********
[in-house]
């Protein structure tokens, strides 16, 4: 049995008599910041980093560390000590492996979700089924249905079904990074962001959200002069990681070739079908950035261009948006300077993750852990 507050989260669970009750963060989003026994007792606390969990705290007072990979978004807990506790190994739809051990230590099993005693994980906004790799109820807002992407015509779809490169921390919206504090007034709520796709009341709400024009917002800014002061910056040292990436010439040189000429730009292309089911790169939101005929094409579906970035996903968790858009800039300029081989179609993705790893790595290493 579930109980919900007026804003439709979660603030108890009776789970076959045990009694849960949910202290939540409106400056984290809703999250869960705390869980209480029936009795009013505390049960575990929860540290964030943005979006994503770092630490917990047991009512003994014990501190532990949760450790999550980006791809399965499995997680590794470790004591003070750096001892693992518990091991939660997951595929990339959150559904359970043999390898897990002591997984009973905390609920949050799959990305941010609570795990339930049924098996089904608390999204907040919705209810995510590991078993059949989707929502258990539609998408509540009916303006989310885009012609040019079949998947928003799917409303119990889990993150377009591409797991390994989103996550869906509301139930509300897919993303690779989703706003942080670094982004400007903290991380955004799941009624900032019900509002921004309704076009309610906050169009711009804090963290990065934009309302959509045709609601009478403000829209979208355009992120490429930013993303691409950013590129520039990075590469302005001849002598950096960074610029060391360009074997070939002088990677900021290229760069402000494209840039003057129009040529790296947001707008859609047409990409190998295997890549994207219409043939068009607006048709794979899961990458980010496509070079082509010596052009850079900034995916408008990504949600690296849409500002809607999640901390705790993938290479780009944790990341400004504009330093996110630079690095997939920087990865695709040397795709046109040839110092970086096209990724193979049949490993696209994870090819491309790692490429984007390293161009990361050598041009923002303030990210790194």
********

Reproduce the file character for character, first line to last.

[in-house]
């Protein structure tokens, strides 16, 4: 049995008599910041980093560390000590492996979700089924249905079904990074962001959200002069990681070739079908950035261009948006300077993750852990 507050989260669970009750963060989003026994007792606390969990705290007072990979978004807990506790190994739809051990230590099993005693994980906004790799109820807002992407015509779809490169921390919206504090007034709520796709009341709400024009917002800014002061910056040292990436010439040189000429730009292309089911790169939101005929094409579906970035996903968790858009800039300029081989179609993705790893790595290493 579930109980919900007026804003439709979660603030108890009776789970076959045990009694849960949910202290939540409106400056984290809703999250869960705390869980209480029936009795009013505390049960575990929860540290964030943005979006994503770092630490917990047991009512003994014990501190532990949760450790999550980006791809399965499995997680590794470790004591003070750096001892693992518990091991939660997951595929990339959150559904359970043999390898897990002591997984009973905390609920949050799959990305941010609570795990339930049924098996089904608390999204907040919705209810995510590991078993059949989707929502258990539609998408509540009916303006989310885009012609040019079949998947928003799917409303119990889990993150377009591409797991390994989103996550869906509301139930509300897919993303690779989703706003942080670094982004400007903290991380955004799941009624900032019900509002921004309704076009309610906050169009711009804090963290990065934009309302959509045709609601009478403000829209979208355009992120490429930013993303691409950013590129520039990075590469302005001849002598950096960074610029060391360009074997070939002088990677900021290229760069402000494209840039003057129009040529790296947001707008859609047409990409190998295997890549994207219409043939068009607006048709794979899961990458980010496509070079082509010596052009850079900034995916408008990504949600690296849409500002809607999640901390705790993938290479780009944790990341400004504009330093996110630079690095997939920087990865695709040397795709046109040839110092970086096209990724193979049949490993696209994870090819491309790692490429984007390293161009990361050598041009923002303030990210790194």